Daily Archives: October 5, 2012

How Do I Hate Thee, Word 2007

I’ve been formatting my book for printing at Createspace, due out this month. Since Embers Amongst the Fallen was already formatted for an ebook, the copy was clean, the headings matched, the front and back copy were done  and everything looked hunky dory.  But I needed to add a few elements that are different from an ebook.

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Word 2007 is a relationship that would end in a messy divorce. Creative Commons Stuartpilbrow

First, the ebook files had been  set with 1.5 spacing. For print, you want single spaced. That’s simple enough to do. I also wanted to drop cap the first letter of each story. That’s easy too, but don’t drop-cap quotation marks. Just remove them because you’ll never get them to look right.  Next is changing the table of contents to reflect no hyperlinks but page numbers. So page numbers are needed but here’s where it gets to be fun I’m an expert at Word but have found Word 2007 defies logic an intuition (Don’t let that pretty “ribbon” with all its graphics fool you–it’s an energy suck and they change everything around.)

Any copy that comes before the main body of text tends to be numbered with i, ii, vi, ix, etc. Roman numerals of the uncapitalized variety. This shouldn’t be a problem and didn’t used to be in the older versions of Word, or at least not as big of a problem. You start with i, ii, iii and then when you get to the front matter you switch to pages 1, 2, 3 by entering a break.  Consider these preliminary steps the part of a relationship where everything is new and fresh and you get to learn of the person’s interests and personality. Putting in the numbering is when you get to a firm commitment.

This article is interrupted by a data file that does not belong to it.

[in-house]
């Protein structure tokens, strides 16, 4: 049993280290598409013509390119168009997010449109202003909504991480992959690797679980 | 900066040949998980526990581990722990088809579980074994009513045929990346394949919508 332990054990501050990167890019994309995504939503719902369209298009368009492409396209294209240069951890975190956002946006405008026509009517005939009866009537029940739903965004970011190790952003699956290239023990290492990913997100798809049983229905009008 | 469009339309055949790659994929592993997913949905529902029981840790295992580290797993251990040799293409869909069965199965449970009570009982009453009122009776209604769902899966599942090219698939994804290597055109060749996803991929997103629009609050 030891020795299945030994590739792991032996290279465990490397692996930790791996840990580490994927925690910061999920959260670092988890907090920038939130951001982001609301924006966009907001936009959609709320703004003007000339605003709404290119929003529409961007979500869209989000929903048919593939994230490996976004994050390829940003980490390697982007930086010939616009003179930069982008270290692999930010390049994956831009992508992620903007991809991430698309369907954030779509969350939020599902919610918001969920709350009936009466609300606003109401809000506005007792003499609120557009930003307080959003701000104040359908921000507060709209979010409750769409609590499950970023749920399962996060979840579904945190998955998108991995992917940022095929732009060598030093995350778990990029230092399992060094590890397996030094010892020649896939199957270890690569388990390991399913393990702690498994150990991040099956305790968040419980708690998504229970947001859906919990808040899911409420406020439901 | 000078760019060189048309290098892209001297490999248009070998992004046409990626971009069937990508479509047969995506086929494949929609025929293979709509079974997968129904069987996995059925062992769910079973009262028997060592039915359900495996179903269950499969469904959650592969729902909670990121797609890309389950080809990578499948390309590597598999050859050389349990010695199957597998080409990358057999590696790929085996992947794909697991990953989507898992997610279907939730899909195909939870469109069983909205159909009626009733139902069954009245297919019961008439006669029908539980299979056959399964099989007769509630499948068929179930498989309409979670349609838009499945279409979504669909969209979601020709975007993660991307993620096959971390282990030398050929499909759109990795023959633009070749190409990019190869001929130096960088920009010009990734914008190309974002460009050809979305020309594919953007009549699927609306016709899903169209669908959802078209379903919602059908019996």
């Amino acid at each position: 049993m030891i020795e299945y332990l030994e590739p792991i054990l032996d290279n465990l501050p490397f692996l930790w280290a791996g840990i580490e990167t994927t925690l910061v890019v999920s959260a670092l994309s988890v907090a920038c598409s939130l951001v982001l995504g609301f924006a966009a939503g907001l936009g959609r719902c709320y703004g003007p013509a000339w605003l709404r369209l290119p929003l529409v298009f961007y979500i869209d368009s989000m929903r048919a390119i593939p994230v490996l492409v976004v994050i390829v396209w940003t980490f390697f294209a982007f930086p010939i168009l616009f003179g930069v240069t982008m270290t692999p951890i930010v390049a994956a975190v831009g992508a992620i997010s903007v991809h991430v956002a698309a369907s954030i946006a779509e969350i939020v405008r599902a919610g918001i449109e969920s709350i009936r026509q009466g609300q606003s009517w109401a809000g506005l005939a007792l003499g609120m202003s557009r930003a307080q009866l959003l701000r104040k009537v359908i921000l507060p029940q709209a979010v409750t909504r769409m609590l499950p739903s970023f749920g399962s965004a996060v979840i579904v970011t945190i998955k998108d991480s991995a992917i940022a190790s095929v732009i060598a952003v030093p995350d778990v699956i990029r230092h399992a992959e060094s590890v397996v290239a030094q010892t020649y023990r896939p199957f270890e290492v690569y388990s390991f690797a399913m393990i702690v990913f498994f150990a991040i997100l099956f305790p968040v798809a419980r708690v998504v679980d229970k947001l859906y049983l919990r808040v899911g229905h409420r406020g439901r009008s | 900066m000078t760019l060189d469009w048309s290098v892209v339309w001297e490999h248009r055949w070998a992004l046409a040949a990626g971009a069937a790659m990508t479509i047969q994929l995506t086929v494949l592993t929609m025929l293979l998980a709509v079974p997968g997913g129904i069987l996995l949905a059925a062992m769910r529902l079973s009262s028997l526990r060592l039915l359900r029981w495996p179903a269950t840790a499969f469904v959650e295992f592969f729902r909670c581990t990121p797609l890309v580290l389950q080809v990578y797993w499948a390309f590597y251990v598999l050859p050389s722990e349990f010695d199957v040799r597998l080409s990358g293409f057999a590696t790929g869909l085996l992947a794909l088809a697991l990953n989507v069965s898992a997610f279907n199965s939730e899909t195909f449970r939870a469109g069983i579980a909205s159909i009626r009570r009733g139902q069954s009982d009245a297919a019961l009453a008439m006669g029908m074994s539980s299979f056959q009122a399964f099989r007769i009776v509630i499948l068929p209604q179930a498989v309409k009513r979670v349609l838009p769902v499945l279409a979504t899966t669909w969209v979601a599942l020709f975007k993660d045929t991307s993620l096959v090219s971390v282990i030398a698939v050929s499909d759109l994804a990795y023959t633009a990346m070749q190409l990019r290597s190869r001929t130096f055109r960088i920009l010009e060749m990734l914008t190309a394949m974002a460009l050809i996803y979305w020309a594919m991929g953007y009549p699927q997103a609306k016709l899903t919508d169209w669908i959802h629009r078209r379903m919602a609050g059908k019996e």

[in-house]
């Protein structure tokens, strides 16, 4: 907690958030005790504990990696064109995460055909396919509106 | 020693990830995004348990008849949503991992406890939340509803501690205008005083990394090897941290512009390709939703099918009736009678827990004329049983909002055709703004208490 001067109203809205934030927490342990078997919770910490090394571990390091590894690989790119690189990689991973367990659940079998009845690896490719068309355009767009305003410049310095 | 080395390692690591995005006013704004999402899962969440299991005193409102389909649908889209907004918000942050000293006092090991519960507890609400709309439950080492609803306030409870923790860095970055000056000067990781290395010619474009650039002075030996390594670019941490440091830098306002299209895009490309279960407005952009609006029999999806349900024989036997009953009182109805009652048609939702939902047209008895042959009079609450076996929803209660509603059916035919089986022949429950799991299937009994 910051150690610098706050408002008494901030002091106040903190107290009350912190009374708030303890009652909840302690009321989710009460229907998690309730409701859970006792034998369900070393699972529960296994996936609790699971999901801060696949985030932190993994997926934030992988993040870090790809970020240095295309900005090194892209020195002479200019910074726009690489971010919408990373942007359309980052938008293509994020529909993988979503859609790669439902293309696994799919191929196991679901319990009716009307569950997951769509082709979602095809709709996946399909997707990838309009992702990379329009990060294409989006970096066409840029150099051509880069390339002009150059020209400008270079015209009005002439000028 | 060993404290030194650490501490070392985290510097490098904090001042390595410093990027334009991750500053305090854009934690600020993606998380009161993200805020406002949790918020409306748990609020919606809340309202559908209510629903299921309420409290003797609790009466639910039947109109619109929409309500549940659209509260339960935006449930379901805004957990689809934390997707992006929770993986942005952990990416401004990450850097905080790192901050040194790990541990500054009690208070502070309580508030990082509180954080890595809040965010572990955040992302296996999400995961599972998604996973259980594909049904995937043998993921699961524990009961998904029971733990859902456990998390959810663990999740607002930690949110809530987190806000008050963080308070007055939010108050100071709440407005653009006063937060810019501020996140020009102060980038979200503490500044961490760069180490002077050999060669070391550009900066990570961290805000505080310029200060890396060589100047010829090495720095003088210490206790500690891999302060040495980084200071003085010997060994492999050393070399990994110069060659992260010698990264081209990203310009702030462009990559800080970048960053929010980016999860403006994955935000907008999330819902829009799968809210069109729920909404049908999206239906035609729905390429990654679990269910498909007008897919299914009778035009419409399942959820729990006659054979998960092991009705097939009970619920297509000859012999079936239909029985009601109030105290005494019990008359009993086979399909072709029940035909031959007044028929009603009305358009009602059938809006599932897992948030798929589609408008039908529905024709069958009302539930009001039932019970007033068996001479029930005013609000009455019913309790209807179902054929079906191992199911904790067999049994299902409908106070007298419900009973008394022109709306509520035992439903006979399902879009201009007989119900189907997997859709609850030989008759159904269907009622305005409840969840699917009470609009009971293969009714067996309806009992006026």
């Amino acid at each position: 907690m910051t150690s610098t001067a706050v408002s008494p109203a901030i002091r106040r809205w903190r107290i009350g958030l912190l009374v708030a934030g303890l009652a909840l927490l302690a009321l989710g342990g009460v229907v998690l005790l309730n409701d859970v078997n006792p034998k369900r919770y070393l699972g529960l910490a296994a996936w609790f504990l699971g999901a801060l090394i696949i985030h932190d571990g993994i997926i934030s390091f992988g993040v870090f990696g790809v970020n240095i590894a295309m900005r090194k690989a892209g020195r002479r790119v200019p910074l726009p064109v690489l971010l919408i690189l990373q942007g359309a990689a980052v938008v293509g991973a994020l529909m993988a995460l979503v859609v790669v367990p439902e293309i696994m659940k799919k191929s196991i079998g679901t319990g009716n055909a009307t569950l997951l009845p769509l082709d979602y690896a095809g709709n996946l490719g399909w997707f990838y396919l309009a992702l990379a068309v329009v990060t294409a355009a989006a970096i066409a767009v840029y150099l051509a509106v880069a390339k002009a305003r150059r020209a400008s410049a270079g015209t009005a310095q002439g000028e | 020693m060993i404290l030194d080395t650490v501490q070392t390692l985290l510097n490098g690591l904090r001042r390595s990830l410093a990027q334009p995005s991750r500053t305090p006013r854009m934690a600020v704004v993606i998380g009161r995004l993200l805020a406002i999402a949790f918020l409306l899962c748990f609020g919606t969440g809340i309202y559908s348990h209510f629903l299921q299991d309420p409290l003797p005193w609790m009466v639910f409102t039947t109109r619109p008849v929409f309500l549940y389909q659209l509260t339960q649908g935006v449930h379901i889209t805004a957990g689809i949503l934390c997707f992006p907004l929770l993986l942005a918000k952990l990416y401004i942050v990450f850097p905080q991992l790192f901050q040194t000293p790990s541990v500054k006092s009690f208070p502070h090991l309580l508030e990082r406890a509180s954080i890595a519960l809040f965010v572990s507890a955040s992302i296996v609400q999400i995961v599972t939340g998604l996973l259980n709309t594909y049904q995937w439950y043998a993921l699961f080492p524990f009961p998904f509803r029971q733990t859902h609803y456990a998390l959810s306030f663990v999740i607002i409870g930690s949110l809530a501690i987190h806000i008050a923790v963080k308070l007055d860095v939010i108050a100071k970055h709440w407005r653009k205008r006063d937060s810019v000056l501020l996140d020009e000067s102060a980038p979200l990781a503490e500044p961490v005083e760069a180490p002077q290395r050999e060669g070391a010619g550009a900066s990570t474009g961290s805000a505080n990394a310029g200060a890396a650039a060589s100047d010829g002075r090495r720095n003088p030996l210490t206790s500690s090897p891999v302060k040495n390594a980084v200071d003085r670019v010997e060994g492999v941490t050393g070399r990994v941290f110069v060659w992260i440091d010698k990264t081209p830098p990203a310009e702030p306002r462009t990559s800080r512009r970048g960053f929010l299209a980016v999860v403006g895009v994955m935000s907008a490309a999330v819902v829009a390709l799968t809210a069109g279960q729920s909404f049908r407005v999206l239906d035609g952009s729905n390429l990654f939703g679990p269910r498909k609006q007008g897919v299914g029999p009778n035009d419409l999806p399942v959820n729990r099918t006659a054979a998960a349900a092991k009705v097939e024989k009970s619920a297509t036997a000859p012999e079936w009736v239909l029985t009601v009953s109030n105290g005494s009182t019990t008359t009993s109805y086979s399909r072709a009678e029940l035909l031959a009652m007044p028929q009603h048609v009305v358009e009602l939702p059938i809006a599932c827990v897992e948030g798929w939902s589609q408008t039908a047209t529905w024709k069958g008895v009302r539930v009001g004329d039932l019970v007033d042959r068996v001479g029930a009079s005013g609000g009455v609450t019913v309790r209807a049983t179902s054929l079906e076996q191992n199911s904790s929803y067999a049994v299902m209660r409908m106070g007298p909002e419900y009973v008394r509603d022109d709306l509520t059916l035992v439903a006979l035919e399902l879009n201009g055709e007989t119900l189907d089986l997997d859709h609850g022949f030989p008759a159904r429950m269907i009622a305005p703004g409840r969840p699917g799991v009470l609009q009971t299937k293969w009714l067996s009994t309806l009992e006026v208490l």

However, Microsoft figured out that they could give people more meaningful moments if they expanded the time-to-search ratio and placed things such as  breaks in two different areas, segregating “page breaks” from continuous, odd, even, section and other breaks. Except that you can find page breaks in this section as well but of course it takes more hunting. Already, one thinks, gosh I’m so glad I got to spend such long quality time within Microsoft Word. Just to help in developing a complex and deep relationship, they set these pages to link automatically to the previous section and should you have found the philosopher’s stone that tells you actually which type of break lets you move on to new numbering, as opposed to it wanting to continue the one you don’t want, then you might be in luck of getting it to work right. Because of course they work different and are linked to headers and footers as well.

Now, remember, I’m formatting a print book. This means there are recto (right hand) and verso (left hand) pages. You

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Windows 2007 and I doubt Vista is better. It’s a broken relationship. Creative Commons: Deviantart LarsEliasNielsen